I recall reading on Amerika (I might be wrong, though I think this is coming from Brett Stevens) that there is a certain love for America, at least in theory. Now, I don't know American history (though plan on reading it in the future), but such a view would logically be consistent if there were an ideal America (either one existing in the past or a theoretical ideal) that differs radically from America in modernity. I don't expect an in-depth history lesson to rectify this hole in my knowledge, but perhaps someone could answer a few basic questions to satisfy my curiosity as this was on my mind at the time:
-Did the founding fathers have an idea of America that was consistent with ANUSian philosophy? If so, was this idea implemented and to what extent?
-A bit of an extension of the previous question: I recall a comment (most likely from Amerika again) which claimed that the American Dream was possible at a certain point in American history, but that it is now not possible. Is this an accurate statement? I don't live in America, but it seems to me (from afar at least) that the level of meritocracy currently in place, while not up to standards of natural selection, is still able to reward those who contribute and work hard (but again, I can't really say for sure since I am not directly part of that system). Certainly it often rewards those who should not be rewarded and makes it difficult for those with something real to contribute, but if I were to pick a discipline and work hard, I should expect some fitting reward in America? Perhaps another question would be this: In what ways does the system not reward those with real intelligence? (any particular examples would be interesting).
-An afterthought from the previous set of questions: Is the American Dream really worth fighting for? Seems like an individualist ideal to me: the freedom to be anyone you want, work hard and make lots of money. Or is Amerika/ANUS perhaps more for the idea of the American Dream in the context of a society which enables useful jobs to flourish?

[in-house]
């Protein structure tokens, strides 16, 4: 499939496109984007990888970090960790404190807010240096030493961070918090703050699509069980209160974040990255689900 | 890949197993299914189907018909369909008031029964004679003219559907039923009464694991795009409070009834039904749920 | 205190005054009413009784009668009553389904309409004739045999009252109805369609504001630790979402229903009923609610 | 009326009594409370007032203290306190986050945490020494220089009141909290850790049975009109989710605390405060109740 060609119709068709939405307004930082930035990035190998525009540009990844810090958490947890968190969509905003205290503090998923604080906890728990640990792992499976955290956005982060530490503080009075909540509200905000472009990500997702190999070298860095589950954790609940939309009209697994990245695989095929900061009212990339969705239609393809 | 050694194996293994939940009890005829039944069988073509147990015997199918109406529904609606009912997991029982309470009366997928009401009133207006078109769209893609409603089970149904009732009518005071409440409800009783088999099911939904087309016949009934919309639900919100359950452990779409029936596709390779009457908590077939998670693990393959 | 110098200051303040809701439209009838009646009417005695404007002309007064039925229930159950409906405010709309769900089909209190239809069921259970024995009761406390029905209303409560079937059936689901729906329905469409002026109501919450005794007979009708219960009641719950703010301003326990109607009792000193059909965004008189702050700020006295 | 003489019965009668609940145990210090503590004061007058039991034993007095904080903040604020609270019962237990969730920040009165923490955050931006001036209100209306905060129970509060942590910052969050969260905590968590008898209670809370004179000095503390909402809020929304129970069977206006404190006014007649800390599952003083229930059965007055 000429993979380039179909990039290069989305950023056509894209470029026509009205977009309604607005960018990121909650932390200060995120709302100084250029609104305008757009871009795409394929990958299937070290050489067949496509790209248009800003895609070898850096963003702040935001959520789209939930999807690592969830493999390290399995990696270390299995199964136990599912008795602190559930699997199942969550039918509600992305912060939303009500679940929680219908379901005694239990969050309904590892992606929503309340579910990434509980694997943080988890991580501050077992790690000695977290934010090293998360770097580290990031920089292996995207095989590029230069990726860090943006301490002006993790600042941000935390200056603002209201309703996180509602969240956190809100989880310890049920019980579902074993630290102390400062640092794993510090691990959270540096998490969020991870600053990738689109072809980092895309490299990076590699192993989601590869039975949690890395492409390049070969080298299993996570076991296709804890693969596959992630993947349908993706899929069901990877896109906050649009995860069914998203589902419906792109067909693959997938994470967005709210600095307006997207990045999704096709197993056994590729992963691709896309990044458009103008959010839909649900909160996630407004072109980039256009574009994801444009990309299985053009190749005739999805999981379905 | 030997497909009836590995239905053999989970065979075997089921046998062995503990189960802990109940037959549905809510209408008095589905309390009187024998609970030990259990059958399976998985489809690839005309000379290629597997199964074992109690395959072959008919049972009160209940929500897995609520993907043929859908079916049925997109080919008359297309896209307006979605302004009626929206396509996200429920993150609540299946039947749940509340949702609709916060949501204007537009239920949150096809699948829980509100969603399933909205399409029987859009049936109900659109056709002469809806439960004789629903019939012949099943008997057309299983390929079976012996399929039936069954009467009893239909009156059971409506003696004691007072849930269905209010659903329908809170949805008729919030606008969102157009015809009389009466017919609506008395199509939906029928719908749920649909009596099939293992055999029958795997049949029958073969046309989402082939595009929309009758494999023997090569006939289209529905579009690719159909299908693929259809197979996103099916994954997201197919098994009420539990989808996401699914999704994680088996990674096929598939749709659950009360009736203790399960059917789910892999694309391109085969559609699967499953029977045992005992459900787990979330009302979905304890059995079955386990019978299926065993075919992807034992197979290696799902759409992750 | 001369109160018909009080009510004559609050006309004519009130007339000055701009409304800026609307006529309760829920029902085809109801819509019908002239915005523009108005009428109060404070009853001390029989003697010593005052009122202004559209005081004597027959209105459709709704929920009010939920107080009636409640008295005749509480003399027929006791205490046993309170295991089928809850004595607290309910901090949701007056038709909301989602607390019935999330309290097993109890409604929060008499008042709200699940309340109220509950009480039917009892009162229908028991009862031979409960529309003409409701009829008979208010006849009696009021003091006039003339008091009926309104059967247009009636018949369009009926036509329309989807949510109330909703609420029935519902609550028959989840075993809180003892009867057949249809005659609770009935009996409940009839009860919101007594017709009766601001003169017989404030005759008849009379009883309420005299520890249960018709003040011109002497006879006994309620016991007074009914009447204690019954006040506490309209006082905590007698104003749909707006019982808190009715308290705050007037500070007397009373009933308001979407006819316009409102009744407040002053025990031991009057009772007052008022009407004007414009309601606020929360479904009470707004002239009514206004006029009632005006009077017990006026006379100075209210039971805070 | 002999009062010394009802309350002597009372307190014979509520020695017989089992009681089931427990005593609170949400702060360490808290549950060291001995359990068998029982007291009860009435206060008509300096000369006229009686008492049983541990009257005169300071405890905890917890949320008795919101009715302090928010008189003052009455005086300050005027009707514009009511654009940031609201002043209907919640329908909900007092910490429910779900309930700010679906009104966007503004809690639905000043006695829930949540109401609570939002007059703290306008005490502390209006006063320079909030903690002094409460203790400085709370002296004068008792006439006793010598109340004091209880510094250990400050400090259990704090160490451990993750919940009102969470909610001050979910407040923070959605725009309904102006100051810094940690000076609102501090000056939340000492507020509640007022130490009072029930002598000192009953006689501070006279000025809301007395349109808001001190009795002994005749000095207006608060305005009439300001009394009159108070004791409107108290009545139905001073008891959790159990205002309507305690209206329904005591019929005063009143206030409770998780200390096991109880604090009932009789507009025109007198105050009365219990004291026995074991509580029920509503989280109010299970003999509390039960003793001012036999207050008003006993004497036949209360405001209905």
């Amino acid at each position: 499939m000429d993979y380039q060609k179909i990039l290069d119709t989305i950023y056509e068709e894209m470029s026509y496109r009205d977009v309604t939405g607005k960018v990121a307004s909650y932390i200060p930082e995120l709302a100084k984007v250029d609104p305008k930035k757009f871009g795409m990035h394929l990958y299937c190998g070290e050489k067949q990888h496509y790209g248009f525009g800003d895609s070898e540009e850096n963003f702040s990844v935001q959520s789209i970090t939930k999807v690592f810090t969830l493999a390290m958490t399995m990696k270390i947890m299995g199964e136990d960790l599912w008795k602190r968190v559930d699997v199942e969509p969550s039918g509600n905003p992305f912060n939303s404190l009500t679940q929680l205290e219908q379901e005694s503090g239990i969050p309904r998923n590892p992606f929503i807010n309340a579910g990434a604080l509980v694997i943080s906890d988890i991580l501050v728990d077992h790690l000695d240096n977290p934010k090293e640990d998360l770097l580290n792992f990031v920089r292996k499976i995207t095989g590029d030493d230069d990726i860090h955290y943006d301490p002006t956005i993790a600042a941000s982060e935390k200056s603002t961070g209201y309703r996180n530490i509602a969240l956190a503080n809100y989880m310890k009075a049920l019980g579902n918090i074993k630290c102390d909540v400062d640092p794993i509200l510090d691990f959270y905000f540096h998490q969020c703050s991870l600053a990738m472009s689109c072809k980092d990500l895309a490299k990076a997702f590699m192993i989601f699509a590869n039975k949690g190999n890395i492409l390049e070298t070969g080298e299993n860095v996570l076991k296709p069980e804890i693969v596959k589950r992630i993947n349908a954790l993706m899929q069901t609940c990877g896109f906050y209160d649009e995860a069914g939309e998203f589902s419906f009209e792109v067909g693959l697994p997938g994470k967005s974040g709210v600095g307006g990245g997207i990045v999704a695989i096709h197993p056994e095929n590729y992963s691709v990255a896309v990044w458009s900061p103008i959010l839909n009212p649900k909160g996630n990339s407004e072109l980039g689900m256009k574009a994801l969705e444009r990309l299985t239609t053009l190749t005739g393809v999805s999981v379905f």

-Amerika certainly seems to have an ideal America and that of course must involve a preference for the ethnic aggregate too. I am wondering, who exactly should be part of the ideal American society? All white people? I have heard that initial aggregate was composed of mainly Western Europeans and some Easterners. Was the result of the collections of these peoples a marked cultural difference in comparison to their respective European heritage? Could the ideal Amerika potentially contain more Eastern Europeans despite its original composition?
-What is to happen to all of those who are assimilated into modern American ways? Do they remain in America? They are 'cultureless', but after so many generations of assimilation, hold nearly nothing in common with the culture of their ethnic ancestors. Should they be allowed to die off somehow or forced to return to their country of origin? Or perhaps attempt to assimilate to those of their ethnicity within America? That is roughly what pan-nationalism is, if I'm not mistaken. Though the details elude me now as well as implementation from now to a future ideal of cultural homogeneity.
-Is the ideal America/Canada different from that of other countries with ethnic homogeneity in the sense that the ideal of the former contains peoples of various ethnic backgrounds living together but governed as respective ethnic groups within the country? Perhaps pan-nationalist philosophy covers this, but I'd like some clarification on this matter.
-What is American culture (I'm not talking about modernity here, by the way), how is it different to the culture of its initial ethnic aggregate and why is this particular permutation of culture valuable/worth preserving?